Brain Injury Awareness Month: Who has your Emergency Info?

Brain Injury Awareness Month continues!  As equestrians, it’s absolutely vital to protect our melons while working with and around our horses.  Even a friendly hello “bop” from your gelding’s nose can throw you off-balance, after all.

I was pondering the importance of someone at your barn having your basic medical information on file most recently because a lot of my medications have changed in the past couple of months.  Many of them conflict with other drugs that may need to be used to revive me in an accident.  Some even conflict with basic medications that an emergency room might administer if, say, my blood pressure crashes.  For instance, one of the prescriptions that I’m on is technically a blood pressure control drug, but it’s used to help control anxiety and PTSD.  If an ER doctor wasn’t aware that I was on that drug, administering another one up that little IV might end in an adventure.

Photo by iStock.

I also was thinking about someone knowing where your medical information is at the barn, OR carrying your medical information (including any allergies) because I am actually the only client at my barn who doesn’t “fly south” for the winter.  Our other boarders and head trainer head to WEF each winter and return right after it ends, in early April.  My mare and I stay home, along with a few other horses and a cute but feisty pony.  Our barn manager stays home, as well – he’s the only staff we have on-site during the winter.  It’s pretty nice not having to worry about accidentally running into anyone else in the ring, and I do enjoy the quiet.

If anything should happen, however, especially with our nasty Illinois weather that can cause our horses to turn into giant, reactive squirrels…should I be knocked out, it’s our barn manager who would stumble upon the fun and need to call an ambulance.  He would also need to provide a medication list as best as he could.  I gave him a basic list of prescriptions with dosages a few days ago; he saved it in his phone (with no judgement!) in case anything does happen – because hey, it’s horses.  Once the rest of the barn family returns home, I’ll provide my trainer with a list, as well.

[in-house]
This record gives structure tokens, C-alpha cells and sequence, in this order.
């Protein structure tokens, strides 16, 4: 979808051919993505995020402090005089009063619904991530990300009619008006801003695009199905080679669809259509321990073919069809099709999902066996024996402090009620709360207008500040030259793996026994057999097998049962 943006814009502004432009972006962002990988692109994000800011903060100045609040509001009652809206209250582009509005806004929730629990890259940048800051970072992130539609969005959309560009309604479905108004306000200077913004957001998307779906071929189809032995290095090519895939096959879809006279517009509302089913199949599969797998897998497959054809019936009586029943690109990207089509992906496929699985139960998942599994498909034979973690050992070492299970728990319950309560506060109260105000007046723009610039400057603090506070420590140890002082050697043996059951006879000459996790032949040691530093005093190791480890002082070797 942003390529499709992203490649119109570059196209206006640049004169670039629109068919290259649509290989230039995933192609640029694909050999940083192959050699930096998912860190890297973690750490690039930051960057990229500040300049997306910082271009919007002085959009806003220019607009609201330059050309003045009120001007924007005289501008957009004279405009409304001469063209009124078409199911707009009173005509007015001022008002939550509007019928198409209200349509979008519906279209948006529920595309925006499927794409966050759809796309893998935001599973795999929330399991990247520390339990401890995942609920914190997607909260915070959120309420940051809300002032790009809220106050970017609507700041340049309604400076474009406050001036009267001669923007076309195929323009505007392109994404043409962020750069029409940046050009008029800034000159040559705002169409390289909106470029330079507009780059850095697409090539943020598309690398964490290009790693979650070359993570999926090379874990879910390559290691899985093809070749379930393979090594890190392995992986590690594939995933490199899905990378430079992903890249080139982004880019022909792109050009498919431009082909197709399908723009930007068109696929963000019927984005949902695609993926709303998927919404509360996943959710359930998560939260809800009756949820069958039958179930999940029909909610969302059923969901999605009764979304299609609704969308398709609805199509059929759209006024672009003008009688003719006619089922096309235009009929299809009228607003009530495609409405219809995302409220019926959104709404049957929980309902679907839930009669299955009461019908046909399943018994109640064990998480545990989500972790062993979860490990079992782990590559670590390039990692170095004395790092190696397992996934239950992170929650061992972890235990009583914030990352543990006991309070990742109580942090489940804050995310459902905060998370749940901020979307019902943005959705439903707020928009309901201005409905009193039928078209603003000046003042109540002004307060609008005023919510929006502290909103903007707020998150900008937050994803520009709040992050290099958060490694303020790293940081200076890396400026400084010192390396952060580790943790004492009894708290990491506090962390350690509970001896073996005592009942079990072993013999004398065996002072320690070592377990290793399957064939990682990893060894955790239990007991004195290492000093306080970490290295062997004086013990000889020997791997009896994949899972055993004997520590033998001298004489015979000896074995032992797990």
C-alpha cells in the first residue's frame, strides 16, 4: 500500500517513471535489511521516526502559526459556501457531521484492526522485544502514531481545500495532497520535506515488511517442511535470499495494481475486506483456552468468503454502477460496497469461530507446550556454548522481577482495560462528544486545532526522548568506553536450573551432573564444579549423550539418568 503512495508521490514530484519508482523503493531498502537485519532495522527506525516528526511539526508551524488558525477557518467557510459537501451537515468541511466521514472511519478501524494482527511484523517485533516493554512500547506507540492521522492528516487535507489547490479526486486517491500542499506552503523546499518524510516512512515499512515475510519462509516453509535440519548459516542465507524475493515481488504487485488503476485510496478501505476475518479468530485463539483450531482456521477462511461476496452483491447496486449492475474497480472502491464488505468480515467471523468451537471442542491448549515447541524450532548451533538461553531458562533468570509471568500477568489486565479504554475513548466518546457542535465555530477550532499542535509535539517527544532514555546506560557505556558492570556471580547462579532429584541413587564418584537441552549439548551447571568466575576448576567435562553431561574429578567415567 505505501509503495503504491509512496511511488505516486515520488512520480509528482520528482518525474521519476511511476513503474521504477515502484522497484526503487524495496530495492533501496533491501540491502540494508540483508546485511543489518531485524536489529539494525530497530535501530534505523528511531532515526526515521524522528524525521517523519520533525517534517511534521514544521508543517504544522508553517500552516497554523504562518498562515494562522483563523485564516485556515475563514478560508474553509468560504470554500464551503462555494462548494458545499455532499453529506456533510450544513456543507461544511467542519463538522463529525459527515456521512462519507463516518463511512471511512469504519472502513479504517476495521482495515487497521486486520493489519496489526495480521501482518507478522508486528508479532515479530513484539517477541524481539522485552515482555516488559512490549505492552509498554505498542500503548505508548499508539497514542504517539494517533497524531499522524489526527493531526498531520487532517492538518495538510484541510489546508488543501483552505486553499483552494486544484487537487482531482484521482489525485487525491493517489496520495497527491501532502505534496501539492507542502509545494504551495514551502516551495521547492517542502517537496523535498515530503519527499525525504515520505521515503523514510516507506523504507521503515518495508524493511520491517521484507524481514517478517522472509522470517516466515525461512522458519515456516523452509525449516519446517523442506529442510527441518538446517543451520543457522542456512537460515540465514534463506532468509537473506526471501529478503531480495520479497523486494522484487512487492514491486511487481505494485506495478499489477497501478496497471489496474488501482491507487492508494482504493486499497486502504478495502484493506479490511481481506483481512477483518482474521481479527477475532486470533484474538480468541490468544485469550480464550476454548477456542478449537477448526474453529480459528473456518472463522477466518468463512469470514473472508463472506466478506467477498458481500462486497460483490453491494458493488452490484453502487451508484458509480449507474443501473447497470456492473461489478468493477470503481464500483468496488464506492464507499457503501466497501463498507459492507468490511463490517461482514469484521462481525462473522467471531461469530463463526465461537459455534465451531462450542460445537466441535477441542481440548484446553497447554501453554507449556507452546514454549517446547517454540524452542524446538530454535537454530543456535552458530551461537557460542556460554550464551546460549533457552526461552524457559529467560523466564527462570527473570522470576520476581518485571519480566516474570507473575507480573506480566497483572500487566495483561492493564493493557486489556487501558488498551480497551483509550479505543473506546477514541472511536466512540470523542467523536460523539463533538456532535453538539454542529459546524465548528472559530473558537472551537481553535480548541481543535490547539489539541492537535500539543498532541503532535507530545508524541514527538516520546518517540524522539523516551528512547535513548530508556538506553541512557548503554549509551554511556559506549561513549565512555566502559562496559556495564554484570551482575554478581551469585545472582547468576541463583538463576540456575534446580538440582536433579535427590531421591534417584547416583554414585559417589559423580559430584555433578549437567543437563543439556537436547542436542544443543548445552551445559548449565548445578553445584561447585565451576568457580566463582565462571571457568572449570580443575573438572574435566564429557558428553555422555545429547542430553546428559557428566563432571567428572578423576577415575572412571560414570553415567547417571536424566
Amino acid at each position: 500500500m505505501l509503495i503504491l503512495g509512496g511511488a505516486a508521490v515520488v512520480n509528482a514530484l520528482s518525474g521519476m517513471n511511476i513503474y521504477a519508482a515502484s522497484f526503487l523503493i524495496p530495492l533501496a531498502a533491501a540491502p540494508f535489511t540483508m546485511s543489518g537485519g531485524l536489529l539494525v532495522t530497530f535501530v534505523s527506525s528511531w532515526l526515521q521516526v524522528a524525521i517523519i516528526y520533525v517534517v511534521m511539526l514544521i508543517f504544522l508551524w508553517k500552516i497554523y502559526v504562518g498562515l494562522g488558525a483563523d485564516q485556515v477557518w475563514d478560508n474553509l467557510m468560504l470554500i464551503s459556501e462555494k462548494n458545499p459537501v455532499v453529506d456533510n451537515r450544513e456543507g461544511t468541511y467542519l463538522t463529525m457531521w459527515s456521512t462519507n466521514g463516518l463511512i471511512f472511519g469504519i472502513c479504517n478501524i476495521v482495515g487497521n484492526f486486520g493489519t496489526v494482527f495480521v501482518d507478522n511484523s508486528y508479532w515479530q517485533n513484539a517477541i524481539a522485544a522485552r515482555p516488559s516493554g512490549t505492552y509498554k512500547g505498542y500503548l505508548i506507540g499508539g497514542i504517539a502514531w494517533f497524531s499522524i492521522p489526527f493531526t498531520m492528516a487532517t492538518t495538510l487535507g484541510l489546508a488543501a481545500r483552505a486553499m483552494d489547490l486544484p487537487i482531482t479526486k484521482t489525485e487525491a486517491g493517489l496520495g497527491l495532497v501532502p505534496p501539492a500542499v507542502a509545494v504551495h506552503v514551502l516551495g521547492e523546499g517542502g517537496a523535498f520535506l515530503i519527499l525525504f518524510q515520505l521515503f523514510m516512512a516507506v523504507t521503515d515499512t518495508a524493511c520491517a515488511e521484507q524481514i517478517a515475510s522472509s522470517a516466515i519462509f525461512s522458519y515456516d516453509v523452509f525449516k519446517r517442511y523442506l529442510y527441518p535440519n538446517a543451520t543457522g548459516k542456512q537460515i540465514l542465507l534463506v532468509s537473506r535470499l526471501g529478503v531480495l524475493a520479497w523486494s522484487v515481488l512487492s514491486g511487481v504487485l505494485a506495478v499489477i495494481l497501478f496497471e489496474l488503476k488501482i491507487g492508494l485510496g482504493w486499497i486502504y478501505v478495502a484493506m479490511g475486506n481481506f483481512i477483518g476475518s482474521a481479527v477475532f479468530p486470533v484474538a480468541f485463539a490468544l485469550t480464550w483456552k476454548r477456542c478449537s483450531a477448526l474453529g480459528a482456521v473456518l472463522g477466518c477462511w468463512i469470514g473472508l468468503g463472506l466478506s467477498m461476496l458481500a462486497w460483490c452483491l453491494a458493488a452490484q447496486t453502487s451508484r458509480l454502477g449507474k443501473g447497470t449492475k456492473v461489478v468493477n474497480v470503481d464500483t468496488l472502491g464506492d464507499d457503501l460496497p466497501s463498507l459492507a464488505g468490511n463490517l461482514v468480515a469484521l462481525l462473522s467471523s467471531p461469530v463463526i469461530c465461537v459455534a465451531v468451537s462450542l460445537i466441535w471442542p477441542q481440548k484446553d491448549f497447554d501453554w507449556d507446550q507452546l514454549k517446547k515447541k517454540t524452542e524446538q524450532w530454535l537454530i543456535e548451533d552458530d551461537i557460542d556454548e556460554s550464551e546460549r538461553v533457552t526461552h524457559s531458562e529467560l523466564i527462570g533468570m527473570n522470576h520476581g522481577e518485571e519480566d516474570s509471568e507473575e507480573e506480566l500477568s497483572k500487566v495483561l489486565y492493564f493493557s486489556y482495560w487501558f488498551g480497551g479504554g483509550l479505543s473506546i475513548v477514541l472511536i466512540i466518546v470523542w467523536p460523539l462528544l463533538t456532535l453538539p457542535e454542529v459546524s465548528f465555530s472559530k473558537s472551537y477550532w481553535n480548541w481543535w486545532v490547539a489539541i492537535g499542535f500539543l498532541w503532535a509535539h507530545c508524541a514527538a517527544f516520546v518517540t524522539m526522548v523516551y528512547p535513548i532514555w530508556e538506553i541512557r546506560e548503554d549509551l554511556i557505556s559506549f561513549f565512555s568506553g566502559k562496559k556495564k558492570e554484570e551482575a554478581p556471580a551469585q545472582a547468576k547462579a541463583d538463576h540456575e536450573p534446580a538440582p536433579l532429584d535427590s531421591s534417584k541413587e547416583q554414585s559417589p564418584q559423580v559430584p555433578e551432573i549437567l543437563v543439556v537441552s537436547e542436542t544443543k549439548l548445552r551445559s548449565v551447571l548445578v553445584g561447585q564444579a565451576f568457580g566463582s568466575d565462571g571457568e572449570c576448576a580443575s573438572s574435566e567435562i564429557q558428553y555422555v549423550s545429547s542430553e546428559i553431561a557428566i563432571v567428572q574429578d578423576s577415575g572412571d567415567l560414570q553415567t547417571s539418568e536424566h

I also wear a medical bracelet when I ride and especially when I horse show – or trail ride off on random safaris to visit the cows next door.  I used to wear my old eventing armband but started to find it a bit clunky and good at collecting sweat.

Instead, I absolutely love the medical bracelets by Road ID.  They are actually affordable and come in different widths to suit tiny, medium, or large wrists.  The colors are nearly limitless, and the informational nameplates are incredibly easy to customize.  Fortunately or unfortunately, when my emergency contact changed after a breakup about one year ago, I was able to replace just the informational nameplate and reattach it to the wristband itself.  Done.  The nameplates can also be attached to an Apple watch, dog collar…you name it.

Road ID bracelets start at $19.99 and are available here.  I smashed all of the following information onto mine:

  • Full name
  • Most important medical conditions
  • Most important prescriptions
  • Allergies (latex)
  • Parents’ contact information

Photo by Road ID.

If you want a truly “equestrian” bracelet, Ride Safe makes bracelets that you can add your discipline badge to, and even bling it out with Swarovski crystals.  You can also register for inclusion in Ride Safe’s electronic database.  A paramedic can look up the ID number on your bracelet and gain access to a full medical profile.  Personally, when I owned a Ride Safe bracelet, I was never in a situation where anyone needed to tell the paramedic to look up the ID number; it seems like a bit of an extra step.

Ride Safe bracelets start at $31.95 and are available here.

Photo by Ride Safe. 

Is your emergency info stored somewhere?

Go Jumping!